Sunrise over Sabi River in Kruger Park

For the majority of foreign nationals who travel to South Africa for vacation, entry is straightforward and hassle-free. All visitors to South Africa must be in possession of a valid passport which is valid for at least 6 months from the day of arrival. Canadians and American nationals do not require a visa unless they plan to stay longer than 3 months. Make sure you have 2 blank pages in your passport for entry to South Africa. If you do need a visa contact your local South African Consul General’s office to assist you.

Blyde River Canyon

Most parts of the country can be safely visited by tourists, provided they take basic common-sense precautions e.g. not walking alone in deserted areas at night, not flashing photographic equipment or jewellery and, in traffic, maintaining a safe following distance. Most major cities run organized crime prevention programmes and Basic Safety Tip guidelines are available at hotels and tourism information offices. If you are in doubt as to the safety of a particular area or attraction, contact the National Tourism Information and Safety Line on 083 123 2345. This number may also be used for assistance in replacing lost documents or reporting incidents.

Mpumalanga_Mac Mac Falls

Malaria is found only in the Lowveld of Mpumalanga (incl. the Kruger National Park), Limpopo (north-eastern areas and near the Zimbabwean and Mozambican borders) and on the Maputaland coast of KwaZulu-Natal (north-east as far south as the Tugela River). Malaria risk is highest October-May. Although the incidence of malaria is rare, it would be best to take adequate precautions if you choose to visit these areas. In addition to malaria prophylaxis, insect repellents and mosquito nets can be effective. Check with your doctor or a travel clinic before you leave to make sure you get proper medical advice. South Africa has a large network of hospitals offer excellent service, but make sure you have adequate health insurance.

Traditional Village in Mpumalanga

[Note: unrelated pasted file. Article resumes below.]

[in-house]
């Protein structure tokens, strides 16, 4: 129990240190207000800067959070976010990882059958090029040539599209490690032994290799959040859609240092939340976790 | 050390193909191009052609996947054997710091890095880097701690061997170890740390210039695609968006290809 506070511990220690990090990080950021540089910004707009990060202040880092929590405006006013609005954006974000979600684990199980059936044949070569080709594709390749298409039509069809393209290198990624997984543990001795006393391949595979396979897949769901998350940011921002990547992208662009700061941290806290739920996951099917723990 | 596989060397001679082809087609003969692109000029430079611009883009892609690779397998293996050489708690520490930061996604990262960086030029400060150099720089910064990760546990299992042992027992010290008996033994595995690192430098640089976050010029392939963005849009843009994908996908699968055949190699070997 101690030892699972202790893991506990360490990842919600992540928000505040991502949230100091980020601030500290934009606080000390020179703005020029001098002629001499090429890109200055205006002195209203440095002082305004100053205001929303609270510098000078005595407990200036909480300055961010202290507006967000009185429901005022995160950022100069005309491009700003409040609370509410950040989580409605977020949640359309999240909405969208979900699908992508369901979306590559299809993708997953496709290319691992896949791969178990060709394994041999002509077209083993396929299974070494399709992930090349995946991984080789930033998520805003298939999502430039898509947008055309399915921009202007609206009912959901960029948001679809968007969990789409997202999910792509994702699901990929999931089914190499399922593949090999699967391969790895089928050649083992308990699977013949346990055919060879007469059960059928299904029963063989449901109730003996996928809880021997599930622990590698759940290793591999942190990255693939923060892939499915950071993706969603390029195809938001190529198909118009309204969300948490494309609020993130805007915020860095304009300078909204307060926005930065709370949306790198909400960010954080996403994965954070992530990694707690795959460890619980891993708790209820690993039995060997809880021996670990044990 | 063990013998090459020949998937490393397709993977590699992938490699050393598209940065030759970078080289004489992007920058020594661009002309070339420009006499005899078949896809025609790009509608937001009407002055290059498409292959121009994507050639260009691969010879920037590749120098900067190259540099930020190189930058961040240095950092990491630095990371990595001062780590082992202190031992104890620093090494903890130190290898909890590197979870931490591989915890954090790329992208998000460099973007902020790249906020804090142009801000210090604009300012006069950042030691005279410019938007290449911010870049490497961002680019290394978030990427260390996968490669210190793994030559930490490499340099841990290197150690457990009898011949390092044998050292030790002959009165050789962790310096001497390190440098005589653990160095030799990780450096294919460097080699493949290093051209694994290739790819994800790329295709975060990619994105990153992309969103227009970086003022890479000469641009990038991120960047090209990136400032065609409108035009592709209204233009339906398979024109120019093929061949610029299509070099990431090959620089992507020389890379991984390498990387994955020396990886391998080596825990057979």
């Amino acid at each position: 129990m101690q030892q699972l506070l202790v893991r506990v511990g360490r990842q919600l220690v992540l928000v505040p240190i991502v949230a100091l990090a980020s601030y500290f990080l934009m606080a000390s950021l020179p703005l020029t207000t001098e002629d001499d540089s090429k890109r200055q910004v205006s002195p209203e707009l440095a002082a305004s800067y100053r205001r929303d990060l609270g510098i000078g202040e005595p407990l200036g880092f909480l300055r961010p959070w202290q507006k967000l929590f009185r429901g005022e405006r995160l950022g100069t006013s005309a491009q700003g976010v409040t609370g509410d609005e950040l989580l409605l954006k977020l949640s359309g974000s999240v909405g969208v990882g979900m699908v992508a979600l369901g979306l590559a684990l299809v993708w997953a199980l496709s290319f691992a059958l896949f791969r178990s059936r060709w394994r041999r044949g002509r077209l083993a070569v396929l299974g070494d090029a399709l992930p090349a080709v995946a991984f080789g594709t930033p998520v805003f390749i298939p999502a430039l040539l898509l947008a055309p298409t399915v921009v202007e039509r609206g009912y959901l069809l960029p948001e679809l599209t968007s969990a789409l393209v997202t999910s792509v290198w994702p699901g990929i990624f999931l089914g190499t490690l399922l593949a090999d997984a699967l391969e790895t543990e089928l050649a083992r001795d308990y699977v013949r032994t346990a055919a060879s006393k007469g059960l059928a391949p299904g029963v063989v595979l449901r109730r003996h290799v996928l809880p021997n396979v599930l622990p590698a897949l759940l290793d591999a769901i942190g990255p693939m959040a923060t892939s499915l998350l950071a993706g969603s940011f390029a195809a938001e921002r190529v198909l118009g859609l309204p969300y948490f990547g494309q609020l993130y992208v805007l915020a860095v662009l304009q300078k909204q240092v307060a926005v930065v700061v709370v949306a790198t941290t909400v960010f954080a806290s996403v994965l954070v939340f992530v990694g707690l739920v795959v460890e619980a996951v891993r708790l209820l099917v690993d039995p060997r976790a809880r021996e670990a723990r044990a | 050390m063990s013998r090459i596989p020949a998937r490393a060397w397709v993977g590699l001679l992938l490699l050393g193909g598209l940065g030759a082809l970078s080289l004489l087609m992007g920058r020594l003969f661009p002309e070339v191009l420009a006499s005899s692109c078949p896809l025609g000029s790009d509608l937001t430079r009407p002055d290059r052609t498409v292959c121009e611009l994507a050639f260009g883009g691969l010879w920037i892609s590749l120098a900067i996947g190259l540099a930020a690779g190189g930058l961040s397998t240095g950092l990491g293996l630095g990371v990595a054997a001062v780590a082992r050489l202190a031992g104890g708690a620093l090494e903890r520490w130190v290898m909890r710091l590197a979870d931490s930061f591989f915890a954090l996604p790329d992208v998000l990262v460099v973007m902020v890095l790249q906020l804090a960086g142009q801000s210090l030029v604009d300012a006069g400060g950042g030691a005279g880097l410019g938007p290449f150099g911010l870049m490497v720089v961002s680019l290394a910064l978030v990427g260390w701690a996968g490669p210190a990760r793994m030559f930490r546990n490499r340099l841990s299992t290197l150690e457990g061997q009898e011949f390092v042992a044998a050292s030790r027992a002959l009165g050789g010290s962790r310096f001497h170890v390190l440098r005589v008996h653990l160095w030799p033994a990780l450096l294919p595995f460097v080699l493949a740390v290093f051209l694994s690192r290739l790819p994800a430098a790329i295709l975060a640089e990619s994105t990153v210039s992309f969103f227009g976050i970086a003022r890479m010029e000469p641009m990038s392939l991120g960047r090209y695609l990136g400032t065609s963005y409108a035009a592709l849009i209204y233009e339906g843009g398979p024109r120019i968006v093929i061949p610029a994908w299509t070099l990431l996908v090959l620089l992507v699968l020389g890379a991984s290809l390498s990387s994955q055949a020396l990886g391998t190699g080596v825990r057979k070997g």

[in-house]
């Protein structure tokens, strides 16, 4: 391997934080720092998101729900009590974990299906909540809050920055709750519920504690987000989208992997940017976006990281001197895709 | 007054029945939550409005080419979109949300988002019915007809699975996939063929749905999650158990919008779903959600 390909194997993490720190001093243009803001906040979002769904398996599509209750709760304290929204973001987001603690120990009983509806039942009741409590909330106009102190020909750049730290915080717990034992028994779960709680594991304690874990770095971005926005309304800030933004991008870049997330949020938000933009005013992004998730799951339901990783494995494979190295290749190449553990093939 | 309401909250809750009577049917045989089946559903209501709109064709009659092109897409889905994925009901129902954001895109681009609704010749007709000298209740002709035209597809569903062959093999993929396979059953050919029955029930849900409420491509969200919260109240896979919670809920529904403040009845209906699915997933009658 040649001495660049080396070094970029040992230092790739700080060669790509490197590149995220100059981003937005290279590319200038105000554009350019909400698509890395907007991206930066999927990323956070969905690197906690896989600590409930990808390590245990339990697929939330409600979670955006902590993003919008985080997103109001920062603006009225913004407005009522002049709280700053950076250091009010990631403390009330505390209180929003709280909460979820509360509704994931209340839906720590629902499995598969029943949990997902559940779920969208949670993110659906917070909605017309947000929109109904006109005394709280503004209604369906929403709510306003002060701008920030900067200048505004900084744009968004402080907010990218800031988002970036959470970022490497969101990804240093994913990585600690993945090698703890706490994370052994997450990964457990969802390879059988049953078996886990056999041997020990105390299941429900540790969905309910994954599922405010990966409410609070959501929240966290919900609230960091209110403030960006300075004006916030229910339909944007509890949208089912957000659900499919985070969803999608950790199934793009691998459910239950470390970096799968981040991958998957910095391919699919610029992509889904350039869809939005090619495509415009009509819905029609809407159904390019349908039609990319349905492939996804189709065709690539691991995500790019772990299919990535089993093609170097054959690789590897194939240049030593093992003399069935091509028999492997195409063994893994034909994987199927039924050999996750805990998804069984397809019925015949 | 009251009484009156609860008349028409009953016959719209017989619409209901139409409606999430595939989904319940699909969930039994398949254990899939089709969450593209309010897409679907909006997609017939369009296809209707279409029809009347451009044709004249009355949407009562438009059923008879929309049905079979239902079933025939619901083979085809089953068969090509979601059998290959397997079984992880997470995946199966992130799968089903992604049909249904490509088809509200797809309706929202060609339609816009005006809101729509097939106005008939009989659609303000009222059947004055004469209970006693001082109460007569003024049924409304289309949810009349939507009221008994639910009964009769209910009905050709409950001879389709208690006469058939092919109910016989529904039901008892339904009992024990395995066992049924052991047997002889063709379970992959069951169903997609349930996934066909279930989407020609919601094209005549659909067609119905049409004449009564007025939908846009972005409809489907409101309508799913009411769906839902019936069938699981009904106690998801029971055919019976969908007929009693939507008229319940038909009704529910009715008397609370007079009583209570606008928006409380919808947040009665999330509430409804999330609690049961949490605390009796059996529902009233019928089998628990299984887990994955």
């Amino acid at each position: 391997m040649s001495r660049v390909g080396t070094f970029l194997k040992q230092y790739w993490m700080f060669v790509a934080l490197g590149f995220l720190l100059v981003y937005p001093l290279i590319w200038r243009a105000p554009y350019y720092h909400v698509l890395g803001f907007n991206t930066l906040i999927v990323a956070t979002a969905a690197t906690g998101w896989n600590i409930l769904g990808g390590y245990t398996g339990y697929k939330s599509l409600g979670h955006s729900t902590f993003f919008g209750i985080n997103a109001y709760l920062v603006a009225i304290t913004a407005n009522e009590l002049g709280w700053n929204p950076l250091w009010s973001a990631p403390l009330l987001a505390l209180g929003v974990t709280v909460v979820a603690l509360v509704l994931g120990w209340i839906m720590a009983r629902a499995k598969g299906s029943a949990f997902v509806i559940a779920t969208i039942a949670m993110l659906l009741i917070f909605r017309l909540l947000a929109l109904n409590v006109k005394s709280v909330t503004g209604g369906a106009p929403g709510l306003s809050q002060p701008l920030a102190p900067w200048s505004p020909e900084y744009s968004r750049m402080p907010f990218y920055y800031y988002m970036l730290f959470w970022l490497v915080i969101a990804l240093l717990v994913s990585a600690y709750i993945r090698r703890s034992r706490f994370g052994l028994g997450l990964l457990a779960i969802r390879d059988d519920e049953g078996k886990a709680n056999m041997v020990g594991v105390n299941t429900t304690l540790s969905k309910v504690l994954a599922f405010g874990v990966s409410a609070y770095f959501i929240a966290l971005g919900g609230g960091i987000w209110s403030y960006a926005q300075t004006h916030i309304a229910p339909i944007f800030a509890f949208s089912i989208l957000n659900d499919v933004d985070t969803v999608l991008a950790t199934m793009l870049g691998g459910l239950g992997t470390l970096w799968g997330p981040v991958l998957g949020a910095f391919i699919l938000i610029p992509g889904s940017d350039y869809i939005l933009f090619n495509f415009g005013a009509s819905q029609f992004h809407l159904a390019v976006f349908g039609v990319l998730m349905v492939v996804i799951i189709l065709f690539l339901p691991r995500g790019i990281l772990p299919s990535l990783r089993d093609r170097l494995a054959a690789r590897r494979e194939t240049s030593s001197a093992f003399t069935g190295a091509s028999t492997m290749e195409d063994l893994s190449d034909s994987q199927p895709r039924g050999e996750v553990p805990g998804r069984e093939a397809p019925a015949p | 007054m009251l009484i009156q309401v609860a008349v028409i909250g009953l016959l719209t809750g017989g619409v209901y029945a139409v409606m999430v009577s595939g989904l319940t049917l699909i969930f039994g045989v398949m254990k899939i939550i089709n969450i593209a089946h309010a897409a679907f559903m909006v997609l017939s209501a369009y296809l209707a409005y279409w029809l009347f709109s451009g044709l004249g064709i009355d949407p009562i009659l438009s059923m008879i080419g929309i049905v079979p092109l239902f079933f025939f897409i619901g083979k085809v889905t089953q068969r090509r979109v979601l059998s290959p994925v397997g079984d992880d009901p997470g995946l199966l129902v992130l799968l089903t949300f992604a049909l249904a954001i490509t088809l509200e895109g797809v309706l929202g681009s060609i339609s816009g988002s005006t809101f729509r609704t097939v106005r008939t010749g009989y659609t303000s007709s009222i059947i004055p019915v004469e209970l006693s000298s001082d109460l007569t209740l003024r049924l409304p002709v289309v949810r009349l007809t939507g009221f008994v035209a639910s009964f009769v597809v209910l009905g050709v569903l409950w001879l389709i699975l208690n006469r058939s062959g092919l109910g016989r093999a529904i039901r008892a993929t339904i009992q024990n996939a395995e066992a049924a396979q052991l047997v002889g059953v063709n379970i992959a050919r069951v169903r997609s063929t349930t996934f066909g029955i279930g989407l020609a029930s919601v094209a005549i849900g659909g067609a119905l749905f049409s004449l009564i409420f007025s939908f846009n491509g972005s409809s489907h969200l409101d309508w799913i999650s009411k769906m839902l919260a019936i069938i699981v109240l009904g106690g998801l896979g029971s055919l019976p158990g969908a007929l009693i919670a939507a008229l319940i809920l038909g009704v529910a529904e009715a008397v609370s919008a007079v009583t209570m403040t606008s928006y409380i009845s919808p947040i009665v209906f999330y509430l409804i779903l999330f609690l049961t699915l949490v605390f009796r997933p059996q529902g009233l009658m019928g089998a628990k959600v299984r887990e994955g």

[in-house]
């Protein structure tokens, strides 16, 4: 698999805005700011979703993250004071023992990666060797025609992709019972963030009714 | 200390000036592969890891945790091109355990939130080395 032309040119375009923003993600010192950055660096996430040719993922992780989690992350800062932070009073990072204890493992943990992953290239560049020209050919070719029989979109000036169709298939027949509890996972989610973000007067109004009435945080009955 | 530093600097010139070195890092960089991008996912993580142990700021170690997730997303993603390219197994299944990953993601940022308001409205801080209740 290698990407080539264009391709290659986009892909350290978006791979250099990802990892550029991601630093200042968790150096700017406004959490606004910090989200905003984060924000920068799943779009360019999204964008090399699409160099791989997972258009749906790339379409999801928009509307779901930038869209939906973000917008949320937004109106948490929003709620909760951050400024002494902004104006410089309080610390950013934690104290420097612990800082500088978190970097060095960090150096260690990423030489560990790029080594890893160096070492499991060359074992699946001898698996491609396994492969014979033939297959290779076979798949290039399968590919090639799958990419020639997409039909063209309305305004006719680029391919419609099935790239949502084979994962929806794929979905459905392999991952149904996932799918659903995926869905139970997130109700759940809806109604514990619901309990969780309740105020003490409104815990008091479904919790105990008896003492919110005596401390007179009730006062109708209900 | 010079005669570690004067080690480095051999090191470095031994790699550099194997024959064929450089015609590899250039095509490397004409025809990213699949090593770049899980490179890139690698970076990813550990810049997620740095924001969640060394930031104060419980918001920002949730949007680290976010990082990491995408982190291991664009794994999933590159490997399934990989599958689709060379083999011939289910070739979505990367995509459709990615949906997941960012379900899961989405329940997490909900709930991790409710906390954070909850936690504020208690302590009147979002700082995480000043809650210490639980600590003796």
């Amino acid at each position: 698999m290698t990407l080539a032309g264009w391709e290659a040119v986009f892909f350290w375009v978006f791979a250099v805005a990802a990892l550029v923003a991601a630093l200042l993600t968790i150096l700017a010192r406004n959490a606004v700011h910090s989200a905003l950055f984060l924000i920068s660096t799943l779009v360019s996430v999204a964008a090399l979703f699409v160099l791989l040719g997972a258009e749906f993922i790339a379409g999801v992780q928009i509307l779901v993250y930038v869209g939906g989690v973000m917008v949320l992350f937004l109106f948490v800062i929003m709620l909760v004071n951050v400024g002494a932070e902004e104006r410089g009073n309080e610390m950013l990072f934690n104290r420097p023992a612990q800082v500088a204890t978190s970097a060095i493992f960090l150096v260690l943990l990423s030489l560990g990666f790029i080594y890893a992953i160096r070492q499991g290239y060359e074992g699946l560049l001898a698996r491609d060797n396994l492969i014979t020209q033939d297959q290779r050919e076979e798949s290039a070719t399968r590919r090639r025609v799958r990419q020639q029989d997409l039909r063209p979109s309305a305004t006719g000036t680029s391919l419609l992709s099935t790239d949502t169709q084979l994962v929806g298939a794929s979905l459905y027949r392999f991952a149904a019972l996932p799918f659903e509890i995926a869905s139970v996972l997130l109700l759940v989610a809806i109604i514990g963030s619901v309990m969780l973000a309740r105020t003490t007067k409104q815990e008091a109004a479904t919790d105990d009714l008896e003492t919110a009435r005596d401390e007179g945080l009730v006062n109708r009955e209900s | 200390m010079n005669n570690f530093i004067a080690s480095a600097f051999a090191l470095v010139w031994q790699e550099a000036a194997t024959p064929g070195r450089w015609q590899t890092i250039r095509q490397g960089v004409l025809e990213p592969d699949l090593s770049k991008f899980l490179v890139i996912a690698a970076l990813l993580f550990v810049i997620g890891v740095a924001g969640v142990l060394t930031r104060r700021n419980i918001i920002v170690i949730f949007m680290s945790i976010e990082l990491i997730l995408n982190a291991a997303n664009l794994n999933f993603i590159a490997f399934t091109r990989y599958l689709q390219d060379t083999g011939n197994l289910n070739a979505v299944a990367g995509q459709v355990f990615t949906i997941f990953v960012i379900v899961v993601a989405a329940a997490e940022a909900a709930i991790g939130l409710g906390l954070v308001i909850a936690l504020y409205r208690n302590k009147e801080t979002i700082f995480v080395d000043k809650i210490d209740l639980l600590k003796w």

South Africa’s tap water is potable and of the safest and cleanest in the world. In hotels, restaurants and nightspots, the standards of hygiene and food preparation are generally top-notch. It is safe to eat fresh fruit and salads and to put as much ice as you like in your drinks — a good thing, too, after a day on the beach or in the bush. Tap water undergoes treatment which ensures it is free of harmful micro-organisms and contaminants. In some areas, South African drinking water is rich in minerals, and may involve a bit of getting used to. Avoid, however, drinking water from streams and rivers, especially in areas where there is human habitation. These may carry water-borne diseases. But if you encounter an unpolluted mountain steam, a drink should be most refreshing.

South Africa boasts world-class transport infrastructure, telecommunications, banking, medical and tourism facilities. Accommodation caters for all needs and is accredited by the national Tourism Grading Council, which upholds very high standards. Most hotels accommodations include a full and delicious breakfasts. Whether you’re looking for a comfortable room and clean shower or a small boutique intimate hotel, there are hundreds of options. And if you want a luxury, off-the-chart, spectacular hotel, South Africa has many of those to. In fact, a few of South Africa’s hotels are almost always featured in top 50 best hotels in the world.

Nelson Mandela Street Art 3

If you like shopping, South Africa will not disappoint. Modern shopping malls, arts & crafts routes and markets, flea markets and informal vendors offer a wide variety of goods, curios, and shopping experiences. South Africa’s fashion, gold and diamond jewelry, and art are sought-after. As are the traditional handcrafted items such as Zulu beadwork; carved chessboards; painted ostrich eggs; colourful woven baskets, handbags and soft furnishings; mohair or sisal rugs; traditional wooden masks and carvings; pottery and leather items. And don’t forget the world-renowned Cape wines, exotic fruit liqueurs, brandy, rooibos tea, dried fruit, biltong (dried meat snacks) and chutney. Most major shopping centres and malls operate 7 days a week, but small town shops are often closed on Sunday.

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Known to some as sunny South Africa, the country has a warm to hot climate, making it one of the best year-round destinations in the world. Most provinces enjoy a summer rainfall with occasional afternoon thunderstorms, which are spectacular to see. Snow sometimes occurs, especially on the mountain peaks. Some areas have such mild winters, that visitors will never guess it’s winter at all. Johannesburg can be pretty chilly during the evenings in July and August, but during the day, a light jacket is all you need.

Cape Town at Dawn


The population of South Africa is approximately 47.5 million, made up of diverse people and cultures. Groups include the majority Nguni (incl. Zulu, Xhosa, Swazi); Sotho-Tswana; Tsonga; Venda; Afrikaners; English; Coloureds; Indians; Khoi and San; and immigrants from Africa, Europe and Asia. The majority religion is Christian, but freedom of worship is guaranteed by the Constitution. There are 11 official languages, including English. Most South Africans are multi-lingual and English is fairly widely spoken, mostly in urban centres.